Load ‘Em Up

The biggest lesson of graduate school for me? You gotta come to terms with how much you don’t know.

You gotta get to a Zen sorta place where that knowledge is a given: there’s way more in the world, in your field, than you even know to ask about. So have another beer and relax, ok?

Or, uh. Try to.

To that end:

I spent this past Thursday at a day-long symposium at Drexel University called Life Online: The Ethics and Methods of Conducting Research in a Digital Age.

Yeah, it was spring break this week. And yeah, I spent it learnin.’ Though I look at it as gathering arrows for my dissertation quiver. Because sooner rather than later, I’m gonna have to start doing research rather than just talking about it [ahem], so I say: load ‘em up.

A few arrows I came away with:

Of immediate interest for wee young researchers like me is this chart from the Association of Internet Researchers (AoIR). Said chart sketches the different types of data that a researcher might collect online, the venues in which that data might be collected, and the concomitant ethical questions that a researcher might then consider. Interested parties may also find AoIR’s comprehensive Ethical Decision-Making and Internet Research (2012) useful in generating a set of vocabulary for talking about and planning online research projects.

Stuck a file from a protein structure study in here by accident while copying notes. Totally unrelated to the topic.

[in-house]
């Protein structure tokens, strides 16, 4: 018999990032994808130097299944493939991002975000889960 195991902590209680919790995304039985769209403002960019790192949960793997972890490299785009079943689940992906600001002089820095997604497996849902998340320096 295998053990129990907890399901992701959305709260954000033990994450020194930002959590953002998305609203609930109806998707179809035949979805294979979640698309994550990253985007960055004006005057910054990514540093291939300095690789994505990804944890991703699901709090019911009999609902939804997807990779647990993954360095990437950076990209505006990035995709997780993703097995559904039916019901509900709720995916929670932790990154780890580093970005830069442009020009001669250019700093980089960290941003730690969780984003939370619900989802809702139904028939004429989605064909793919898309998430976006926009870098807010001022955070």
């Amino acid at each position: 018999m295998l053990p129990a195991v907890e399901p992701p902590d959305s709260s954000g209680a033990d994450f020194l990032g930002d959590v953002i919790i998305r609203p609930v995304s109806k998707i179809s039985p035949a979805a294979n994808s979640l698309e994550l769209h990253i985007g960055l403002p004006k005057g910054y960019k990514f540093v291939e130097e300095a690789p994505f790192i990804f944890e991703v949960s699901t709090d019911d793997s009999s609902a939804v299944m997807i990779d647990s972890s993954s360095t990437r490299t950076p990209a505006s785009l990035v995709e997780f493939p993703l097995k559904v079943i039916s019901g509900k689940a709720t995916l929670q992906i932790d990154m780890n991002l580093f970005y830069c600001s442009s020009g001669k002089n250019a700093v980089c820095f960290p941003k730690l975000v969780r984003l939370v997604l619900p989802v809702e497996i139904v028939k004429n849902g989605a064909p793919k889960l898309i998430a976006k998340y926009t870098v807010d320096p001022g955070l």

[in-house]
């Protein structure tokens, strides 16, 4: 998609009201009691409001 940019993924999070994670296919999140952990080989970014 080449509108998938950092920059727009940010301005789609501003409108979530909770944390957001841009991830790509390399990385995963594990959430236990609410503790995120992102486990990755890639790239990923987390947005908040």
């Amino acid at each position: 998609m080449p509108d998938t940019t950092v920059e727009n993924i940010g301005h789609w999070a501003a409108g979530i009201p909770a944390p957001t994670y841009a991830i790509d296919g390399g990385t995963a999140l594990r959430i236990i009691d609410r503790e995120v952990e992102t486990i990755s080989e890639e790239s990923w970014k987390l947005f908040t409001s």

For me, the most useful part of the day was Mary L Gray‘s presentation on IRBs and the difficulty some have in dealing with what she calls “ethnographically-engaged” digital media research.

Dude, Dr. Gray was nine kinds of awesome: amazing research, super-smart as hell, and a great speaker. She was talking about Institutional Review Boards (IRBs), for gods’ sake–snore–but she had the whole room with her from go.

You better believe it.